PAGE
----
The luxury car isn’t on life support. It’s not breathing through a mask. The luxury car does not need a puffer.
OK, maybe it needs a puffer, otherwise known as a hefty incentive. Car buyers are increasingly not car buyers – they’re crossover buyers. The BMW 3-Series and 4-Series lost 34,388 sales in 2016, year-over-year. BMW, however, made back 25,664 of those sales with the X1 and X3.
Mercedes-Benz lost 8913 sales via its C-Class nameplate, the best-selling premium brand car in America in 2016. But Mercedes-Benz added 19,970 sales with the GLC-Class.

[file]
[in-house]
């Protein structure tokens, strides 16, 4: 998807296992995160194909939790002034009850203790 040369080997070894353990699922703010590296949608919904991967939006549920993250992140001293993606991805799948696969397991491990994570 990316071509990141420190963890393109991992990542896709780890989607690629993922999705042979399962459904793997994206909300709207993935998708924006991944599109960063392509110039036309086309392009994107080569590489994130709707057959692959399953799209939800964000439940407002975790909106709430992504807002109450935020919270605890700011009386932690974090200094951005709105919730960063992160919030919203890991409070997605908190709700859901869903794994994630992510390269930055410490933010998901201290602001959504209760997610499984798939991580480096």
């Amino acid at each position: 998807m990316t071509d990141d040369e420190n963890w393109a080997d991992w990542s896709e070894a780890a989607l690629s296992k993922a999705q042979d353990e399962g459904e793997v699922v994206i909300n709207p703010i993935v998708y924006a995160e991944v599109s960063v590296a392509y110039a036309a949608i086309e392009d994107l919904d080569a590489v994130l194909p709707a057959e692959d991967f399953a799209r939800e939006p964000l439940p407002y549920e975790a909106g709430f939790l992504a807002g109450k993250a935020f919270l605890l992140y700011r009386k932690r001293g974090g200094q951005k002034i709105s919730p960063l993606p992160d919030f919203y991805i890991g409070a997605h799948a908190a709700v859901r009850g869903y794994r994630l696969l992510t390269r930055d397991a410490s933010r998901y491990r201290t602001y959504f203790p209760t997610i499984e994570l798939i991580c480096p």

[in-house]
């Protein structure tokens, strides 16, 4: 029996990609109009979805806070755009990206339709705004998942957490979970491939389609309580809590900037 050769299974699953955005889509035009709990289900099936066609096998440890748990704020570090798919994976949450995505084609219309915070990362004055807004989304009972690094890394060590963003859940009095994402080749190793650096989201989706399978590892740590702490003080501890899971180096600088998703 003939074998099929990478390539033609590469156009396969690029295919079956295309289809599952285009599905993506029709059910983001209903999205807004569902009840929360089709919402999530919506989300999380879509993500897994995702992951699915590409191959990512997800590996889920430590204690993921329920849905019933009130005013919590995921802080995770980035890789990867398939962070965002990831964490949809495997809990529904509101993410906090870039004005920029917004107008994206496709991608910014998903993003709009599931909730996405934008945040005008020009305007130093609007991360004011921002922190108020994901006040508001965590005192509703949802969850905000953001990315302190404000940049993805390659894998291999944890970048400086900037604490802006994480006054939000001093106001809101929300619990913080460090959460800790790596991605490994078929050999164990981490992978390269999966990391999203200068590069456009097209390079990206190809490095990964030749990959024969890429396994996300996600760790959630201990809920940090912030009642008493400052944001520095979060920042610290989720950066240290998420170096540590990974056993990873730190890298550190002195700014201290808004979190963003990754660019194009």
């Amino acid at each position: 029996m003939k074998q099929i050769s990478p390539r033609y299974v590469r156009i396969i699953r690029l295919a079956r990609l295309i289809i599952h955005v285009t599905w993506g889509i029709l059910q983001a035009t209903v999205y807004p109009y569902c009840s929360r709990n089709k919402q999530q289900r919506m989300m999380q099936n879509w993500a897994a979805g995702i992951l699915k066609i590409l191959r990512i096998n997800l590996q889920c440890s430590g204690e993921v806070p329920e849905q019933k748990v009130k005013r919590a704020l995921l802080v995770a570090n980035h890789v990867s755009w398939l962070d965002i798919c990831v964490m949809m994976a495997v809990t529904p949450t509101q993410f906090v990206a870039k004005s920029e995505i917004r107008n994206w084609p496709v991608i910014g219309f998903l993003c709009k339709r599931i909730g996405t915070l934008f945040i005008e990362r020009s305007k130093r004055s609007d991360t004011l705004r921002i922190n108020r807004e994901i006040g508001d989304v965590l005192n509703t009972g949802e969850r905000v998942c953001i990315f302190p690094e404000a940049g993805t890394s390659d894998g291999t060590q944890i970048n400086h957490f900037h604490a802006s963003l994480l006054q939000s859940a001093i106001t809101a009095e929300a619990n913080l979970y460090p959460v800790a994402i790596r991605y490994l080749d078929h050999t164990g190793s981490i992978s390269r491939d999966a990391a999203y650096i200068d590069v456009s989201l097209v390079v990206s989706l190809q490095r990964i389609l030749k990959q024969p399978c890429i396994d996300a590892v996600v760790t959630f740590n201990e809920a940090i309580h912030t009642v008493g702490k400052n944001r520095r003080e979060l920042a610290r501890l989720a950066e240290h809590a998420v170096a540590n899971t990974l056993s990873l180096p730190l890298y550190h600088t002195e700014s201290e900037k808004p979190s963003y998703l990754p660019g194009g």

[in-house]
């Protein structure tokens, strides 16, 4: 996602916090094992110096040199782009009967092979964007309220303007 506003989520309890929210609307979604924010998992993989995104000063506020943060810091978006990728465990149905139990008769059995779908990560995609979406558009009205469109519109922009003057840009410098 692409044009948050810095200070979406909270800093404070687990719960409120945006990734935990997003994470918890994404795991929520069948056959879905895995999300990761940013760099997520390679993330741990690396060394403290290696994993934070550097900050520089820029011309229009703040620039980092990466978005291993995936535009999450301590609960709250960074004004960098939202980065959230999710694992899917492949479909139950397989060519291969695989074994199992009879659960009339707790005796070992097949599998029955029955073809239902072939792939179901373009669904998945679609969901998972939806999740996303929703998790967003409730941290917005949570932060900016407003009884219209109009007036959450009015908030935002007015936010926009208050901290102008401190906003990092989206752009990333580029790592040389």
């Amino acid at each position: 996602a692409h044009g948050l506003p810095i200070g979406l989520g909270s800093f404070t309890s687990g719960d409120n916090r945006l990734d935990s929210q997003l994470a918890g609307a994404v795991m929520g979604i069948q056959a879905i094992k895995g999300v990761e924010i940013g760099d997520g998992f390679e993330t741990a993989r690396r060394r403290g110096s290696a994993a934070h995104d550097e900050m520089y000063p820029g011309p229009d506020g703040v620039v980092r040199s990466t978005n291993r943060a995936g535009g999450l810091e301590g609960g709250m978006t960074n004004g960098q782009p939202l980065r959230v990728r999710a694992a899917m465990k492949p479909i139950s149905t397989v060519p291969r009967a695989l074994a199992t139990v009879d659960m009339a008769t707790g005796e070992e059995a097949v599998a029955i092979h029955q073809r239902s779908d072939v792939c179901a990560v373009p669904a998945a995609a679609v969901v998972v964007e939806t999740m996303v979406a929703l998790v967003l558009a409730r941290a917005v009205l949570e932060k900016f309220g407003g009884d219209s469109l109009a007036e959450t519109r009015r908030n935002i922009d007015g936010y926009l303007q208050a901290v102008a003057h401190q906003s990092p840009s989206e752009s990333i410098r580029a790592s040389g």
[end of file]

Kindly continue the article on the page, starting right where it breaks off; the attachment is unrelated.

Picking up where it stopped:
Lexus lost 24,050 ES, GS, and IS sales in 2016, but added 19,945 NX and RX sales.
Car sales, including luxury cars, were falling fast in 2016. But Americans still bought and leased plenty of them. And in many cases, the customer benefited from a better deal than they would have one or two years prior.
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Healthy discounts intended to move metal made most of these transactions much easier for the customer; more difficult to swallow for the automaker.
You can click any model name in the tables below to find historical monthly and yearly U.S. auto sales data. You can also select a make and model at GCBC’s Sales Stats page.
These tables are sortable, so you can rank luxury brand cars any which way you like. Mobile users can now thumb across tables for full-width access. Suggestions on how GCBC should break down segments can be passed on through the Contact page.